Analysis conducted by the UK’s Marine Accident Investigation Branch (MAIB) has revealed that crew have, on average, under 11 minutes to recover a crewmate who has fallen overboard into cold water before the victim becomes unresponsive.
The analysis of 20 accidents that occurred between 2017 and 2021 shows that the time decreases as the water becomes colder or the sea state rougher. In some cases, crew had just four or five minutes to coordinate a complex recovery under extreme pressure.
Separate MAIB data sheds further light on the scale of the challenge of getting a victim back on board. When examining the rate of successful recovery, MAIB found that of the 308 man overboard occurrences reported to MAIB between 2015 and 2023, tragically 40% led to a fatality.
In the recreational sector the picture was more concerning with the data indicating that almost half (47%) of man overboard occurrences that were reported to the MAIB from pleasure craft resulted in a fatality. In the fishing industry this rose further still with just over half of man overboard incidents (56%) ending in tragedy.
Whilst overall rates of man overboard were lower for other parts of the industry the same hazard still exists. Of the 20 man overboard incidents from cargo vessels, six resulted in the loss of a crew member. Inland waterways saw six fatalities from 24 incidents and passenger ships eight incidents resulting in one fatality. For service ships, the rate of recovery was the best in the industry with only 15% unsuccessful.
Yesterday, to launch Maritime Safety Week 2023, Maritime Minister Baroness Vere joined the MAIB and Royal Yachting Association (RYA) at a special demonstration to raise industry awareness of the challenges of man overboard recovery.
Held at Westminster Boating Base on the River Thames, the Met Police Marine Police Unit gave a live demonstration of the techniques that crew need to deploy to recover an incapacitated person from the water from a high sided vessel without specialist equipment.
RYA Chief Instructor Vaughan Marsh spoke of the importance of training, preparation and practice. He also highlighted the different challenges depending on type of vessel or sea condition. A crew transfer vessel provided by Offshore Turbine Services was on hand to display the variety of solutions available in the commercial sector to make man overboard lifting easier. In addition, representatives from the RNLI, NFFO and British Marine participated in a discussion of the challenges.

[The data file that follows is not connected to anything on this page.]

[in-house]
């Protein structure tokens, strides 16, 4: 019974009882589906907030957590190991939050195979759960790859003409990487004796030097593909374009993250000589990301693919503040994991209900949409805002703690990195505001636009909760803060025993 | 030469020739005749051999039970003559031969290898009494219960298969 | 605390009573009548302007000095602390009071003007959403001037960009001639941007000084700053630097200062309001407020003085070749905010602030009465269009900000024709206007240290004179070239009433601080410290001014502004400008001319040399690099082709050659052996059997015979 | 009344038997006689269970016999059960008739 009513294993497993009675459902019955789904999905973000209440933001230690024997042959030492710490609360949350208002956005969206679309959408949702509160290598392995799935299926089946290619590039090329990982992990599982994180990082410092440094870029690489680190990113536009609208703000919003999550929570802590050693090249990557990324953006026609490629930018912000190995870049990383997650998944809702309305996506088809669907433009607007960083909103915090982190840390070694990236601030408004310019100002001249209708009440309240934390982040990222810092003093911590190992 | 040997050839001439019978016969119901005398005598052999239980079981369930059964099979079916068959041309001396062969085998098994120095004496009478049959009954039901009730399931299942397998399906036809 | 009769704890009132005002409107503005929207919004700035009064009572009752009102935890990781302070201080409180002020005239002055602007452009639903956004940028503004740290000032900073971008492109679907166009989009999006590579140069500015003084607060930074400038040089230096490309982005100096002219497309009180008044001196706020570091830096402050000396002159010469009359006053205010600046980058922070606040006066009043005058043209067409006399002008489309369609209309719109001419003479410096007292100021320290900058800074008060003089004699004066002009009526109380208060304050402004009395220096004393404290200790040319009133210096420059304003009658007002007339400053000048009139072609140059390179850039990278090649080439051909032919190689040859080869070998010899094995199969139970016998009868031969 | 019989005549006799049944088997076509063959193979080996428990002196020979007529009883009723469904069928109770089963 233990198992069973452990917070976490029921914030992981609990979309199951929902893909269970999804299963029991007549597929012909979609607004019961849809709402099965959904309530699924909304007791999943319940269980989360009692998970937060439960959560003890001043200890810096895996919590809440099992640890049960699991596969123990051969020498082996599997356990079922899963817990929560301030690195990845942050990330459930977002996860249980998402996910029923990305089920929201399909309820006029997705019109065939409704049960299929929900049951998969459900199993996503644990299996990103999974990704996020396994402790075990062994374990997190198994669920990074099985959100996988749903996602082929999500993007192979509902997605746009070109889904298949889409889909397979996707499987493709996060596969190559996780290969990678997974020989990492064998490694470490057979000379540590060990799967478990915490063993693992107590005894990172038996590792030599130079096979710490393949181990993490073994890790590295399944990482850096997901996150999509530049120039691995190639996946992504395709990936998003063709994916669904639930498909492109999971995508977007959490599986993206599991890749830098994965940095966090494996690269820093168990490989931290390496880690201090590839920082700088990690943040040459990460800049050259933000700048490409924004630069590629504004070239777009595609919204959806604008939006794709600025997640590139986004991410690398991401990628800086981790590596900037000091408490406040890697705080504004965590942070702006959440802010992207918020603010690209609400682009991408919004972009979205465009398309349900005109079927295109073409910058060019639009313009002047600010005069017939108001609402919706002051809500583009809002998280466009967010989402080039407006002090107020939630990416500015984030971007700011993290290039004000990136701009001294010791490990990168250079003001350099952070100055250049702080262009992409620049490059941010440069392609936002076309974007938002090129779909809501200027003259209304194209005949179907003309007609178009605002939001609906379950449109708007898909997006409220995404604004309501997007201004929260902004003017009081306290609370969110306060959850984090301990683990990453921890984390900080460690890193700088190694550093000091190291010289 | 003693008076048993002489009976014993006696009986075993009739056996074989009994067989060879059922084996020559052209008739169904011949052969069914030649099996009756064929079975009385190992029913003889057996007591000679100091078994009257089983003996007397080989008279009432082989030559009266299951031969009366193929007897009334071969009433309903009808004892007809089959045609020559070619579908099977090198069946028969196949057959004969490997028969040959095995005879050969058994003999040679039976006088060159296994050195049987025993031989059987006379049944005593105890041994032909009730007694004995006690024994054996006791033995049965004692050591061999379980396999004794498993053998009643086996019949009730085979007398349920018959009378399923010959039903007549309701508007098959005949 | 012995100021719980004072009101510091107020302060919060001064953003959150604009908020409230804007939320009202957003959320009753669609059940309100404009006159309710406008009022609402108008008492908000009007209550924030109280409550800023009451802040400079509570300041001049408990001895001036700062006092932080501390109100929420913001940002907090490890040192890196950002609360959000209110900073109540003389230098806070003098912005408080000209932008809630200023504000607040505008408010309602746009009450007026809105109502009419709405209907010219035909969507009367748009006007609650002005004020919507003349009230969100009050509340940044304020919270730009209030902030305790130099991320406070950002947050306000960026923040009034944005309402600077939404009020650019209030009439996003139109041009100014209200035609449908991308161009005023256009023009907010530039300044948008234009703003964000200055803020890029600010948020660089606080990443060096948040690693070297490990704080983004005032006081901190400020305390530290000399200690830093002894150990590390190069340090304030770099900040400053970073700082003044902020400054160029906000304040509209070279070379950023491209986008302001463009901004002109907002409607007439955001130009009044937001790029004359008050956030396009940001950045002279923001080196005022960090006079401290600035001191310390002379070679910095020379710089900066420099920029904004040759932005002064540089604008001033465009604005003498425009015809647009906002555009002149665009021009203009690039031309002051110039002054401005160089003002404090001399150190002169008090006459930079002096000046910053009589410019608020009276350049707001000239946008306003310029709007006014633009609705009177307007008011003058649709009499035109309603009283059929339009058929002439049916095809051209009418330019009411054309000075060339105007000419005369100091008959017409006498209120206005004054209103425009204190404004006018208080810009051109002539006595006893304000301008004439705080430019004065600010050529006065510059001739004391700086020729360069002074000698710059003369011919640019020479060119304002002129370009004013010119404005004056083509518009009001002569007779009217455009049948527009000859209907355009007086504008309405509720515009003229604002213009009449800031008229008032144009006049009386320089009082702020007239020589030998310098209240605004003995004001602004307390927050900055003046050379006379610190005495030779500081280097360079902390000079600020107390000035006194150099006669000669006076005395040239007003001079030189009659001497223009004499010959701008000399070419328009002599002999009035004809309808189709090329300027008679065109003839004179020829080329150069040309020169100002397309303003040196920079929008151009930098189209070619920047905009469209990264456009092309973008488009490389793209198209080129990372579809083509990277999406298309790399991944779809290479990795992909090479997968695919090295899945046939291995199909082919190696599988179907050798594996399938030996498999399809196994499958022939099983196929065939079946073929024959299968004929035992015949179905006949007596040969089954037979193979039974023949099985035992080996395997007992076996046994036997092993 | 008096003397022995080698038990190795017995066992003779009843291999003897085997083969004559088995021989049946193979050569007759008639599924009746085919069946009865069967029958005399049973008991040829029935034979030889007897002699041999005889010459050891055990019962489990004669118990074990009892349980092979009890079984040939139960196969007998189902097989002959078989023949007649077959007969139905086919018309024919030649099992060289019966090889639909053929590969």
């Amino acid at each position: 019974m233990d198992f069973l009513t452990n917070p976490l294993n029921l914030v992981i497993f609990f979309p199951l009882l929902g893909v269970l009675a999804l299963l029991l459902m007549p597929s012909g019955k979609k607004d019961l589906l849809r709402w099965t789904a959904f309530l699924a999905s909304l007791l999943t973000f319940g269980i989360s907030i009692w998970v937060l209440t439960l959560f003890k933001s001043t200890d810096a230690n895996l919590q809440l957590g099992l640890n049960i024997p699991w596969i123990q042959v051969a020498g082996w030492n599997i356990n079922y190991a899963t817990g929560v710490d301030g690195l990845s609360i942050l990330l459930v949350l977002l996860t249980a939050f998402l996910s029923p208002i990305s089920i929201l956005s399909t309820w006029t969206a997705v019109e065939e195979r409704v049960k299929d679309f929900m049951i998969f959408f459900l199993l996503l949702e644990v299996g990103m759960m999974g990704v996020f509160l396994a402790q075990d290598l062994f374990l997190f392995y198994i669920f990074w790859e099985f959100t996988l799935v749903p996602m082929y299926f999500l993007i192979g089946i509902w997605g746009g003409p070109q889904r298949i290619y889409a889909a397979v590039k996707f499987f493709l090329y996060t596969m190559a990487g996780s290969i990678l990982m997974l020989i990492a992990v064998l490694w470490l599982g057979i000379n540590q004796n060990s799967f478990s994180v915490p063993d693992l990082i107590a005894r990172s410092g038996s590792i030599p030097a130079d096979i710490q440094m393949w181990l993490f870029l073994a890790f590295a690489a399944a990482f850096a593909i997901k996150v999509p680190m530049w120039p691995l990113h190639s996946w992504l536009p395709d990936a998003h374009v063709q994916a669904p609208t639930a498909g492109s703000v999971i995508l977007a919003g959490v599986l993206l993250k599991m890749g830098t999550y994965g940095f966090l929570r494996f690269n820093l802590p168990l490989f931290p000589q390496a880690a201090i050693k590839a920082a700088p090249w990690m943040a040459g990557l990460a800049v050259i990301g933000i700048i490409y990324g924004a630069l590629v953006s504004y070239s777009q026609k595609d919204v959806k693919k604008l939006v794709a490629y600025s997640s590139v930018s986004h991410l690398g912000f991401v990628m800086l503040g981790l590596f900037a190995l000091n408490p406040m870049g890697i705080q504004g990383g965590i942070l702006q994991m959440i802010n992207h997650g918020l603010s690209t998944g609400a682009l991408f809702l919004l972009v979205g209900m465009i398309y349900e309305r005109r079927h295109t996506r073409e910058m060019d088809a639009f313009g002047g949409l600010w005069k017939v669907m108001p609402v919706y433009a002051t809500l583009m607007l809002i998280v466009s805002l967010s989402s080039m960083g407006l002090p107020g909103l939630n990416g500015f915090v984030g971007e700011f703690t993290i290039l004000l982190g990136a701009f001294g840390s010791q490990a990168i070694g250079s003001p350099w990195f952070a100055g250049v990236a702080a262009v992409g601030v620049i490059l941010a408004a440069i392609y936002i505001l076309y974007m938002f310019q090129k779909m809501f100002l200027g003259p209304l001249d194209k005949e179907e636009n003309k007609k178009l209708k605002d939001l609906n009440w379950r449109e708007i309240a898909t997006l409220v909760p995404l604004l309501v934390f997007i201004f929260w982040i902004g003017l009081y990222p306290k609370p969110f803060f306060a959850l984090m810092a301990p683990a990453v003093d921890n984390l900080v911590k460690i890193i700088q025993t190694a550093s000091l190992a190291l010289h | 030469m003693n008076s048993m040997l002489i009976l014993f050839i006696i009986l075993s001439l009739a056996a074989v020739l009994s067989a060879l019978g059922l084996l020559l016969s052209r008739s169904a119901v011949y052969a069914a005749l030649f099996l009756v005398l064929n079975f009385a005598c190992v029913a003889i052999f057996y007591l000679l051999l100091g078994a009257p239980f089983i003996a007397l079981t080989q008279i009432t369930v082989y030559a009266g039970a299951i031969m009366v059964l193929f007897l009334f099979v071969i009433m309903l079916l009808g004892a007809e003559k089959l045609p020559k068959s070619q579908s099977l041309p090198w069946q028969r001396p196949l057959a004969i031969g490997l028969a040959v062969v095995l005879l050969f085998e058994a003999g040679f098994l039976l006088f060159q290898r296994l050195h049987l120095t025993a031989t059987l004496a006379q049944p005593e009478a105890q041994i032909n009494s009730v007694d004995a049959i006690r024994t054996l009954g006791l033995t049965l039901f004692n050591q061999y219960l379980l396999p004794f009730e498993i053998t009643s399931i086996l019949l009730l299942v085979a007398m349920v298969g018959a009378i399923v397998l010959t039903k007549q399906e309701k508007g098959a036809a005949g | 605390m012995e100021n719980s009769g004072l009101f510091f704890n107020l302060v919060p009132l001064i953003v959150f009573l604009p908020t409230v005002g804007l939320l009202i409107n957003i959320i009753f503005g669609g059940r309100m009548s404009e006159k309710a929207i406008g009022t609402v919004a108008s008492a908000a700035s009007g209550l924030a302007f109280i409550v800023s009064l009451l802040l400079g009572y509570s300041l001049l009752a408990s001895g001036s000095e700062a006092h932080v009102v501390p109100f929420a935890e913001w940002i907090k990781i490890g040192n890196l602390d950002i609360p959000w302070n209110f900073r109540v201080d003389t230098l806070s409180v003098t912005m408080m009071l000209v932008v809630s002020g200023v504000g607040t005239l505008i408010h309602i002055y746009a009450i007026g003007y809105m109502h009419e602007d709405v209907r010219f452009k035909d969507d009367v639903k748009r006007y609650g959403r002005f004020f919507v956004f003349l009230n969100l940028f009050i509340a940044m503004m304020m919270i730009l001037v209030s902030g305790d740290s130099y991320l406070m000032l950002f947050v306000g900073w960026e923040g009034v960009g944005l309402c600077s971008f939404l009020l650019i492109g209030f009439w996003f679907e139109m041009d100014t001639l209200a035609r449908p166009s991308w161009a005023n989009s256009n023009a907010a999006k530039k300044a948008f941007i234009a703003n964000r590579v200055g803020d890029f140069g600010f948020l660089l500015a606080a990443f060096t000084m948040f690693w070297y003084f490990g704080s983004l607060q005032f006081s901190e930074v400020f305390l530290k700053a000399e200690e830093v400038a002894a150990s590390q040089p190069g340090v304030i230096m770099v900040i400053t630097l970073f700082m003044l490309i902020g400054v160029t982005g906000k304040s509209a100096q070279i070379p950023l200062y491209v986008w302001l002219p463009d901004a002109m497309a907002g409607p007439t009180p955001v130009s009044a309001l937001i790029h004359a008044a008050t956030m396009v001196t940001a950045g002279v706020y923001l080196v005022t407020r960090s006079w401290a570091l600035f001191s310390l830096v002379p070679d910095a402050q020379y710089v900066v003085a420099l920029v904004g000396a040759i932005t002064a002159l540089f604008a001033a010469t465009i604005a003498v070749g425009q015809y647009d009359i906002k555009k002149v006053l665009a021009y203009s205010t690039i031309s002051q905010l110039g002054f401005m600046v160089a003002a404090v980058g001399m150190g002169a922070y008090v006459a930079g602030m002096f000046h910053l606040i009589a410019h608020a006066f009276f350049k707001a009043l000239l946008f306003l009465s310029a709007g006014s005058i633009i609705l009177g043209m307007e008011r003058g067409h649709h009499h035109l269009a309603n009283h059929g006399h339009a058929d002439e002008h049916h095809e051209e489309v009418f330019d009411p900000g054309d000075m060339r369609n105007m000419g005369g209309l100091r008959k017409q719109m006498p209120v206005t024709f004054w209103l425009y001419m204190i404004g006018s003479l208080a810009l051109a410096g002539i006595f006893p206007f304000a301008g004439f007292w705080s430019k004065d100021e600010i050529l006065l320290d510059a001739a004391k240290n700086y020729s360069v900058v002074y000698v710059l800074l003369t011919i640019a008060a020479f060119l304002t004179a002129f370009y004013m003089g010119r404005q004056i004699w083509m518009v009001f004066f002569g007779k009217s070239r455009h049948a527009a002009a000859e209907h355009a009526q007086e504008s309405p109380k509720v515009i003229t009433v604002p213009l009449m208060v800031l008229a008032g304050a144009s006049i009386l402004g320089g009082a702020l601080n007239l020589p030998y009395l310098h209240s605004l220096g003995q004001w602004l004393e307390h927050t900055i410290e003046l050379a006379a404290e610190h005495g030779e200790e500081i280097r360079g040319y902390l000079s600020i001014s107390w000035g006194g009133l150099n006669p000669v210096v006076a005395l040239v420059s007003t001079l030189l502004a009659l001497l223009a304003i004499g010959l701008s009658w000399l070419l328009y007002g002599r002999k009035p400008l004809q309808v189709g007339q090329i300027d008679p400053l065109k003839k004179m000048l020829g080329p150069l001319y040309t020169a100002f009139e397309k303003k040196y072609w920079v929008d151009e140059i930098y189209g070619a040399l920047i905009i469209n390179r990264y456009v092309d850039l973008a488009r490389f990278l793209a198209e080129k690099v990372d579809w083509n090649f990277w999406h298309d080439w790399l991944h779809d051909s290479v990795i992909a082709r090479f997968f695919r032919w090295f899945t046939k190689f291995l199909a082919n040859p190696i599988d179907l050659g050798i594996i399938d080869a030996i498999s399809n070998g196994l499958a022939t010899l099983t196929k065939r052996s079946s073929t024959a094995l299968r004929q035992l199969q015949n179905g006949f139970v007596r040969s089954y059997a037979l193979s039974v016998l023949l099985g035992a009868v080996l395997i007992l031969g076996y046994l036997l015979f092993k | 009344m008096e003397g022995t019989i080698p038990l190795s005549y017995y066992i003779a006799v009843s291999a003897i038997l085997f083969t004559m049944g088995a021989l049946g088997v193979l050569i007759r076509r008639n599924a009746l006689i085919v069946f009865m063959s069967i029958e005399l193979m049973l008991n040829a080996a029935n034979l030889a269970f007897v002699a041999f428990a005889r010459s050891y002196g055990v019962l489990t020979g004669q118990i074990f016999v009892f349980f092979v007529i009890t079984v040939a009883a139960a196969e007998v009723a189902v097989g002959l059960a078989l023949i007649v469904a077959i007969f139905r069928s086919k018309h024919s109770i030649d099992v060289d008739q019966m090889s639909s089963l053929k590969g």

Maritime Minister Baroness Vere said: “It is truly remarkable how quickly crew work, in often complex circumstances, to save lives. I was honoured to have seen their work first hand.
“Research from the Marine Accident Investigation Branch illustrates how invaluable training for such complex life-saving missions is, and would not be possible without the indispensable contributions of organisations like Royal Yachting Association (RYA), who offer training worldwide in order to keep water a safe environment for everyone to enjoy.”
Andrew Moll, the Chief Inspector of Marine Accidents, said: “Man overboard recovery can be exceptionally challenging at the best of times, but the recovery becomes much harder if the casualty is unconscious or unresponsive. Our data paints a truly shocking picture of just how little time a crew can have before cold water incapacitation renders a casualty unable to assist in their own rescue. It is essential that boat users – regardless of the sector – think carefully about how they would recover a crew member on their vessel.”
Vaughan Marsh, RYA Chief Instructor, said: “Crews need to prepare, plan and practise in order to have the best chance of helping a crewmember. Prepare by undergoing appropriate training, make a plan based on their vessel and ensure that they practice by carrying out regular drills, including actually using whatever equipment they have to recover the casualty from the water in those drills.”